Shortsighted on cybersecurity

Legislation was heard in the State Government Finance and Policy Committee last week that would greatly impede the important work of the state agency in charge of information technology (IT) and cybersecurity in Minnesota. MN.IT was created to consolidate state IT services and streamline the ability for constituents to connect with agencies online. The agency is particularly beneficial for smaller agencies to reduce their technology costs and is also crucial in the effort to keep Minnesotans’ electronic data safe and secure, which makes a recent proposal to require a $3 million personnel cut to MN.IT by the GOP very discouraging.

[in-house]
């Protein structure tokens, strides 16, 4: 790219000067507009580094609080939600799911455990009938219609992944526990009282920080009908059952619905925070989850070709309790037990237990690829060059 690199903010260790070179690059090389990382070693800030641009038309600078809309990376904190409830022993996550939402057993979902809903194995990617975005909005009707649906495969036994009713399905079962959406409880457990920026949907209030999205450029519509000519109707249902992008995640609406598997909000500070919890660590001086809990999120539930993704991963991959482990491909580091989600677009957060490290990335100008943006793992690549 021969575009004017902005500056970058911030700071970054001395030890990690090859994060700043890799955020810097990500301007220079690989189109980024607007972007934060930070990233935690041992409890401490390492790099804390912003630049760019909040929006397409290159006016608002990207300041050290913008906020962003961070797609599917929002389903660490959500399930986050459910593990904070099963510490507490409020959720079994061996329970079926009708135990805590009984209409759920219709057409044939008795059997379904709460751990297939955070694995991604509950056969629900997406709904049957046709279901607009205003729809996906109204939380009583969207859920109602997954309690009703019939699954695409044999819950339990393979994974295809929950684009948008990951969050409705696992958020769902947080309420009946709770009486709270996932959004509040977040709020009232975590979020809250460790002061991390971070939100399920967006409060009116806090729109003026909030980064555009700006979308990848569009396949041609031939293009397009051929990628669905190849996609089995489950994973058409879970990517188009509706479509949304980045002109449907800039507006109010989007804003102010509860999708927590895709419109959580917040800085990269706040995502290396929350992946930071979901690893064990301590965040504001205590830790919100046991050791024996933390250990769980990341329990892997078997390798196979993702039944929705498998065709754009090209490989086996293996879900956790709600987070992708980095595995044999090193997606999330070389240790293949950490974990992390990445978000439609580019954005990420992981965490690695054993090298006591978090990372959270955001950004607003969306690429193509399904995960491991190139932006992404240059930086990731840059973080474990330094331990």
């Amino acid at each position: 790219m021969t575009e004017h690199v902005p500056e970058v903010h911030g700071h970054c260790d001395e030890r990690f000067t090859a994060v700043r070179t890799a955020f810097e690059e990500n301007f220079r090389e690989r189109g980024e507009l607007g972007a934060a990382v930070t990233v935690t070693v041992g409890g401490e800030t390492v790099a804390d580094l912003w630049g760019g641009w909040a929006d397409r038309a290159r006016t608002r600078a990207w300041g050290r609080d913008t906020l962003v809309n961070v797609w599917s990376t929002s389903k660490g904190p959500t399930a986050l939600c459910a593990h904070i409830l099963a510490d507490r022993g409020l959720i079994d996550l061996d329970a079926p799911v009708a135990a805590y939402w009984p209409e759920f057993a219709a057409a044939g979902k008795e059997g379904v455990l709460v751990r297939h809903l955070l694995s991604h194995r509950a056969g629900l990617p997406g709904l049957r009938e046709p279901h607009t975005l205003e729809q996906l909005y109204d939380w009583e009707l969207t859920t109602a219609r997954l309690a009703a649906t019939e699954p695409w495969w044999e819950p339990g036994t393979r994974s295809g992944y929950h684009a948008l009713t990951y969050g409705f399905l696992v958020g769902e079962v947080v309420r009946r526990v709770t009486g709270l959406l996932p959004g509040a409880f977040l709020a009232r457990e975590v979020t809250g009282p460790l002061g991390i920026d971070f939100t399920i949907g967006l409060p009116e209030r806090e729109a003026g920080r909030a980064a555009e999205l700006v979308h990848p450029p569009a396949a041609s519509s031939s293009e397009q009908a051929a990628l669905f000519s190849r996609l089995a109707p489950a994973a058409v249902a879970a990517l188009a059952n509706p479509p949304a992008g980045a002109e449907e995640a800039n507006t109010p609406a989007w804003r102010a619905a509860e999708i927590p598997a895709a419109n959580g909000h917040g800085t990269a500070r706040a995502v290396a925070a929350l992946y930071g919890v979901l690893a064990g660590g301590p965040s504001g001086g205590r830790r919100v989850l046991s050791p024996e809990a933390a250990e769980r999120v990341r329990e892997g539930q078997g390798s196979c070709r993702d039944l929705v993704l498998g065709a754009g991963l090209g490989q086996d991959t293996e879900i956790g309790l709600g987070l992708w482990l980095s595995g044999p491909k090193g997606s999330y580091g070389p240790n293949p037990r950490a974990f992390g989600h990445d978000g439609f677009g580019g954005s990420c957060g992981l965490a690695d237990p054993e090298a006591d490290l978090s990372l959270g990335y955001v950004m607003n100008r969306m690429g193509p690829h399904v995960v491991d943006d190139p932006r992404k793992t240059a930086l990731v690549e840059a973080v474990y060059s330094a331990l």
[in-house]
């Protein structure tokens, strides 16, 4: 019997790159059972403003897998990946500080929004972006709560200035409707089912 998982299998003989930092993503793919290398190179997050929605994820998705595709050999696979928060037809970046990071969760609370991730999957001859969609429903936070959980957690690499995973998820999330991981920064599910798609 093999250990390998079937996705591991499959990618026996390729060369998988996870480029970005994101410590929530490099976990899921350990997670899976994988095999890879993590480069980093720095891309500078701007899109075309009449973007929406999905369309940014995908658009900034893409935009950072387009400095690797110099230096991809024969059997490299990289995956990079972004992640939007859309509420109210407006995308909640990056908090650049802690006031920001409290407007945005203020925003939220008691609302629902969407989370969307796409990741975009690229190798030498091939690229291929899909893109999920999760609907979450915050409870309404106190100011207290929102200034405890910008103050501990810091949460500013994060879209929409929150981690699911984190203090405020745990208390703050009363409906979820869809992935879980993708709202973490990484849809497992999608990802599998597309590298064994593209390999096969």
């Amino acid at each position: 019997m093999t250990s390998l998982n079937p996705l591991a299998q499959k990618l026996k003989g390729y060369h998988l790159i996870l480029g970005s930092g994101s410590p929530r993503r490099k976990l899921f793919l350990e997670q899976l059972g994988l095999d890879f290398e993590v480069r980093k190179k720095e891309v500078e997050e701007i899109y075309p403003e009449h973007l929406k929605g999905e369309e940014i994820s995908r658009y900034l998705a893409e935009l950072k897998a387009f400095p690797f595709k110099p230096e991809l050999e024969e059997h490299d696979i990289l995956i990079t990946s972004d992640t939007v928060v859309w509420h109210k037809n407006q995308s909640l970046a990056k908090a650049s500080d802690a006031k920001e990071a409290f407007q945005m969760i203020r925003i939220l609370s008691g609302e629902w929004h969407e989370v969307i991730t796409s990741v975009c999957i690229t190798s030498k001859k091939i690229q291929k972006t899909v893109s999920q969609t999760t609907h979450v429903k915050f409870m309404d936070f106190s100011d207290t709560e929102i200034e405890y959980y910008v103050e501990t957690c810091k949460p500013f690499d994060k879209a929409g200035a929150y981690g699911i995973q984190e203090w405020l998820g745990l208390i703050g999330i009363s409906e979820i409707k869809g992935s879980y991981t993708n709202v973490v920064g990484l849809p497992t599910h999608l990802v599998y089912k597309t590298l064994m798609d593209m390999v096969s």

Hacking of the state’s IT systems is a very real threat that many of Gov. Dayton’s commissioners have expressed. Additional resources, not cuts, are critical at this time to avoid breaches of IT security and to prevent more costly solutions in the future. Once an IT hack is successful, it is extremely difficult and expensive to fix the problem.

The GOP plan to cut MN.IT personnel is also overly prescriptive about how the agency must store IT data. By December 2018, the bill requires MN.IT to store at least 35% of all state agency data on a public cloud. However, MN.IT must ensure that Minnesotans’ data will be secure on public cloud services prior to overturning all of this data, some of which is private data. By requiring MN.IT to have a quota of data on the public server, the GOP is putting data security at risk. MN.IT should be given more resources this session for cybersecurity and the flexibility to determine the best solutions for the state’s IT needs. (S.F. 2009)

 

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